The Fallout From the Credit Card Swipe Fee Fight

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A proposed settlement between Visa and Mastercard and merchants on swipe fees promises savings, but it may also alter the economics of premium credit cards.

A person pulls a Chase Sapphire Reserve credit card from a wallet.
A new class-action settlement between Visa, Mastercard and merchants could affect the economics behind premium credit cards.Tamir Kalifa for The New York Times

A long-running fight between the credit card giants Visa and Mastercard and retailers in the United States is nearing an end, with the promise of lower fees for merchants.

But the proposed class-action settlement could have wider consequences, including for the lucrative business of high-end credit cards — and for retailers.

What’s in the settlement: Visa and Mastercard said on Tuesday that they had agreed to reduce swipe fees, costs associated with the use of a credit card, for about five years. Lawyers for merchants who had brought the case estimate that this could save about $30 billion worth of fees.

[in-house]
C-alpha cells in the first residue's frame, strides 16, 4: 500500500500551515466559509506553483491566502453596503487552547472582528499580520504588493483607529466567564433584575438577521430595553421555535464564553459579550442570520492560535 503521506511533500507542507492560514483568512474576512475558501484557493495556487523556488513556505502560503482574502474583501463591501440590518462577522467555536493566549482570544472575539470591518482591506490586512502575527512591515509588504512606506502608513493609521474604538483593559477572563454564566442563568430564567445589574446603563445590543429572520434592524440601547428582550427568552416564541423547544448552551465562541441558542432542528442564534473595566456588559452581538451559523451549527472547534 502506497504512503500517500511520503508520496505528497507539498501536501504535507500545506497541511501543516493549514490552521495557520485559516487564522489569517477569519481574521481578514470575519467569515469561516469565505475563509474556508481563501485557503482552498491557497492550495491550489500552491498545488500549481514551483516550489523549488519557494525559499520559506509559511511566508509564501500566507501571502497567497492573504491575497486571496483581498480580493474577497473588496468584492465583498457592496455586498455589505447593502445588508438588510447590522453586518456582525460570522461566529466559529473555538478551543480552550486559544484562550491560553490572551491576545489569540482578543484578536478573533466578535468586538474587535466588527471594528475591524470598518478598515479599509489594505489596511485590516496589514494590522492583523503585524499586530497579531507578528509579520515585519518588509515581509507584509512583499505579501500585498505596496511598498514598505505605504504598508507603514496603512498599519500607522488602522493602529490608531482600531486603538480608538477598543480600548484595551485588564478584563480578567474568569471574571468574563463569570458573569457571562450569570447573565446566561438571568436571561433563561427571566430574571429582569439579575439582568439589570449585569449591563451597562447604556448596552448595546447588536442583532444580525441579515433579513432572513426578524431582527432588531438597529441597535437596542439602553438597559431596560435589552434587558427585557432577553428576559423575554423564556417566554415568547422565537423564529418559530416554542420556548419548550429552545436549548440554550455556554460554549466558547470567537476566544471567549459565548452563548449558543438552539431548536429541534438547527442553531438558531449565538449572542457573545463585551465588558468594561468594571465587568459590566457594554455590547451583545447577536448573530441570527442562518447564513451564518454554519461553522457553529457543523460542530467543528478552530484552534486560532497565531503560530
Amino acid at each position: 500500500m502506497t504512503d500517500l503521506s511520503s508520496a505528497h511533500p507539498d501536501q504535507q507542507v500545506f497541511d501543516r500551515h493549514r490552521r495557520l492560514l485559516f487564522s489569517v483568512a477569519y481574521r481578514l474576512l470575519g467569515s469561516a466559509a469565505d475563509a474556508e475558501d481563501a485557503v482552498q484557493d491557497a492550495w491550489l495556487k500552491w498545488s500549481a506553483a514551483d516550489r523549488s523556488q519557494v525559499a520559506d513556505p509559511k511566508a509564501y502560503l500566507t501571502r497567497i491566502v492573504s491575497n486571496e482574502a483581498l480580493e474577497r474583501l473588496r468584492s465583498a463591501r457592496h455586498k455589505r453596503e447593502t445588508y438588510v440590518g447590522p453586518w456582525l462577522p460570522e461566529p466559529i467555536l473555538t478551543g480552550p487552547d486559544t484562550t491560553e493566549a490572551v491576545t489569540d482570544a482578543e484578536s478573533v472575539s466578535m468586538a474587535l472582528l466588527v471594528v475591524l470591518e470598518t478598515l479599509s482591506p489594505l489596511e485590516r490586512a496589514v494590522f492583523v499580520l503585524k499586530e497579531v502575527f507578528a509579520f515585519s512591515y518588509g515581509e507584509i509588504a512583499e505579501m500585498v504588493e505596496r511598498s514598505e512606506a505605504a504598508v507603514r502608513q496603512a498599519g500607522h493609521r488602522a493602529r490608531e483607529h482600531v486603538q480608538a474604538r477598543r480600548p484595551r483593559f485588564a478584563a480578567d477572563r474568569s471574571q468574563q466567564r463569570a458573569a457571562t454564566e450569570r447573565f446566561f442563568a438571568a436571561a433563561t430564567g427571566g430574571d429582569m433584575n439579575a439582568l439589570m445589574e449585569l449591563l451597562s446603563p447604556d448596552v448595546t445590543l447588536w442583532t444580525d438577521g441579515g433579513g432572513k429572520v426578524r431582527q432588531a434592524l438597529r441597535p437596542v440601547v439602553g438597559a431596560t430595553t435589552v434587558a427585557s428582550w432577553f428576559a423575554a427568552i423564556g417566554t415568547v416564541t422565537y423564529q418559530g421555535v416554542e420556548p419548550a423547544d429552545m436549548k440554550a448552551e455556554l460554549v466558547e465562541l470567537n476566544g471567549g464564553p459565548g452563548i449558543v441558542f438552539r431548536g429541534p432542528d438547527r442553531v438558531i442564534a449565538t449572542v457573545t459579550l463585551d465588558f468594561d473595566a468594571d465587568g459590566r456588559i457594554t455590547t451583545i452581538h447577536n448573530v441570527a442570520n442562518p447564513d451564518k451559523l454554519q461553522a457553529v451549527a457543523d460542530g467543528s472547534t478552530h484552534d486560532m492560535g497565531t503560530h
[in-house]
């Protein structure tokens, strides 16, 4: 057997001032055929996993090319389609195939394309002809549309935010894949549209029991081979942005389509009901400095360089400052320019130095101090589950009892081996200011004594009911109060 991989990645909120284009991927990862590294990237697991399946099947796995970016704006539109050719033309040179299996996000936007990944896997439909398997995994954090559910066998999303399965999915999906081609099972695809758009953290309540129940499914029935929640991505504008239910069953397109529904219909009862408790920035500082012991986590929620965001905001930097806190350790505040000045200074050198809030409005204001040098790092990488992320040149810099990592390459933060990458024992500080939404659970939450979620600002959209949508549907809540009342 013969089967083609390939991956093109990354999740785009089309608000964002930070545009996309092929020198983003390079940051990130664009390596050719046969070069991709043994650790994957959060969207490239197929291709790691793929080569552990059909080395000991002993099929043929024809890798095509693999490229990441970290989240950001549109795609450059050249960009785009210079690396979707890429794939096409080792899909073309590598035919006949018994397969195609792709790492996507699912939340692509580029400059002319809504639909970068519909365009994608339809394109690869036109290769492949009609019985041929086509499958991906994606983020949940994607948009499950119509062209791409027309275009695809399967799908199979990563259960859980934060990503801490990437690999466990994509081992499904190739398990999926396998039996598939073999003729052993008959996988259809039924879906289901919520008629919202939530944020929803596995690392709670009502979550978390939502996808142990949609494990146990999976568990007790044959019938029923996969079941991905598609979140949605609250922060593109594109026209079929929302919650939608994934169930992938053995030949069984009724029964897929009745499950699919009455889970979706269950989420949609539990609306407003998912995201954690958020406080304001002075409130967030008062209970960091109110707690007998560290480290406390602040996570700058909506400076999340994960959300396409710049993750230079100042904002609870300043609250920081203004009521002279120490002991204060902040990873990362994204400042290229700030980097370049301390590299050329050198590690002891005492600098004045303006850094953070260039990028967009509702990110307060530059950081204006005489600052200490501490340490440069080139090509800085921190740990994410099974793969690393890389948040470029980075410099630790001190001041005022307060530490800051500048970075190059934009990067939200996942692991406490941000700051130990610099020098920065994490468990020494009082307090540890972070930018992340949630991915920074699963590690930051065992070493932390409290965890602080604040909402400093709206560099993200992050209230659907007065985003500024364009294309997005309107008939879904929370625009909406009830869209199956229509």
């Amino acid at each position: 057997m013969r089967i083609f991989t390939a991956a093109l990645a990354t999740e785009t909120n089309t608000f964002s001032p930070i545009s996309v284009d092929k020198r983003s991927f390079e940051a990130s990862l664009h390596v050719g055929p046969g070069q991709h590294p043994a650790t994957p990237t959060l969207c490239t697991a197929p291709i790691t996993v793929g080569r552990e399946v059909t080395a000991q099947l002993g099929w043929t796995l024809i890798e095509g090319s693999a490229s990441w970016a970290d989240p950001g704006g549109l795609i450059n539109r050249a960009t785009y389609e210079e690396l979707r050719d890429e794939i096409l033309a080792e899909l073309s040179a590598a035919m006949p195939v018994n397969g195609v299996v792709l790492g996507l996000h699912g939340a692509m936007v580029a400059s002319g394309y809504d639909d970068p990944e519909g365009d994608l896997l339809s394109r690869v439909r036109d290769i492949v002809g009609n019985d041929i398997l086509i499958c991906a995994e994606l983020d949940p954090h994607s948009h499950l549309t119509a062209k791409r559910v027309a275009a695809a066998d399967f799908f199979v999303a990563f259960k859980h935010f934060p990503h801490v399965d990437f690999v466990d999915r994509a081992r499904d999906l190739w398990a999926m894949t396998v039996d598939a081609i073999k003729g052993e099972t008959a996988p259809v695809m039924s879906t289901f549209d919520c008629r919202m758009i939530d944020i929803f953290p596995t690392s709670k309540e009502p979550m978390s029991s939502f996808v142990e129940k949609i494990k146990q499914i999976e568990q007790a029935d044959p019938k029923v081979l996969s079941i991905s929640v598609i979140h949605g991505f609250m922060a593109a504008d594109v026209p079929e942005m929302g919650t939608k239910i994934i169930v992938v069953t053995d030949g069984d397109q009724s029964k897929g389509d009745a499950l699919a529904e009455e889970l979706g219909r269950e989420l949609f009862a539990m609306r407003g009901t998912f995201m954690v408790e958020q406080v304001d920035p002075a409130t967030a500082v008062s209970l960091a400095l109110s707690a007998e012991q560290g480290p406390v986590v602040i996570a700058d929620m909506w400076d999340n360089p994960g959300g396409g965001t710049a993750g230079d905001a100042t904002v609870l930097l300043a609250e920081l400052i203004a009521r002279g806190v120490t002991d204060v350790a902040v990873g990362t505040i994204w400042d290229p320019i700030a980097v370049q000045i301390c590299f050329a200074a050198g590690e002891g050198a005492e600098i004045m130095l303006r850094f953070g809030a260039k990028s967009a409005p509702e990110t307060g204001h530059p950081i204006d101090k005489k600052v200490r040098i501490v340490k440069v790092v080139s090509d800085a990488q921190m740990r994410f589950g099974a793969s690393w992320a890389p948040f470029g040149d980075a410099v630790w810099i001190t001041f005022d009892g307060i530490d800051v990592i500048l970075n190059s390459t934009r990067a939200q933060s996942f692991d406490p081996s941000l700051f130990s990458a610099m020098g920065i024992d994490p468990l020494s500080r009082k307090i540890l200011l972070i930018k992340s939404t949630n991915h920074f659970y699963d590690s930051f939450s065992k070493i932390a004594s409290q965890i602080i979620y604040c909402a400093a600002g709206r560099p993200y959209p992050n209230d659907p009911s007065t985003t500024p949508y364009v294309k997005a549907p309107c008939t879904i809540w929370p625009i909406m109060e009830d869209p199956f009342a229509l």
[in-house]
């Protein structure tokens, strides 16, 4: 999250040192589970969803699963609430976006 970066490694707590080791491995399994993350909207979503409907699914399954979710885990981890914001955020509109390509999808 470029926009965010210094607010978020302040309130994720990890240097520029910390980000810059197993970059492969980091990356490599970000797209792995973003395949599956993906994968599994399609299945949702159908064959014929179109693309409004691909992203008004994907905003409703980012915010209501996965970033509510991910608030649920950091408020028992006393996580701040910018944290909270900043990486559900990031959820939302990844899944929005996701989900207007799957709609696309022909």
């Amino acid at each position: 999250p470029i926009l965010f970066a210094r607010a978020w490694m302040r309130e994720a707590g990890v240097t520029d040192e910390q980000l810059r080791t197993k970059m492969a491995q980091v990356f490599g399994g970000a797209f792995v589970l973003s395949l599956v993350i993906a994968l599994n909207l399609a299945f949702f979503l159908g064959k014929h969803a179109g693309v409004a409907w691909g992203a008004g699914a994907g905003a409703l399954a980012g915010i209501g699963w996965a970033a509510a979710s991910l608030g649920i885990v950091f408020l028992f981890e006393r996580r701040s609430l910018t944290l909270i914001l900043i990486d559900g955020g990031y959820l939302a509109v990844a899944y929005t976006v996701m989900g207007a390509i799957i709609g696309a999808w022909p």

Perhaps more important, merchants will be able to raise their prices based on the kind of card. For example, buying groceries with a higher-fee card — typically a premium card like the Chase Sapphire Reserve — could become more expensive than paying with a lower-end one.

Why it matters: Swipe fees, also known as interchange fees, are a big business; the Nilson Report, which tracks the payments industry, estimates that Visa, Mastercard and card-issuing banks collected $72 billion last year alone.

For card issuers, much of that money is then funneled into rewards associated with high-end cards, which entice consumers to spend more, racking up more fees for the banks (and, potentially, interest on unpaid balances).

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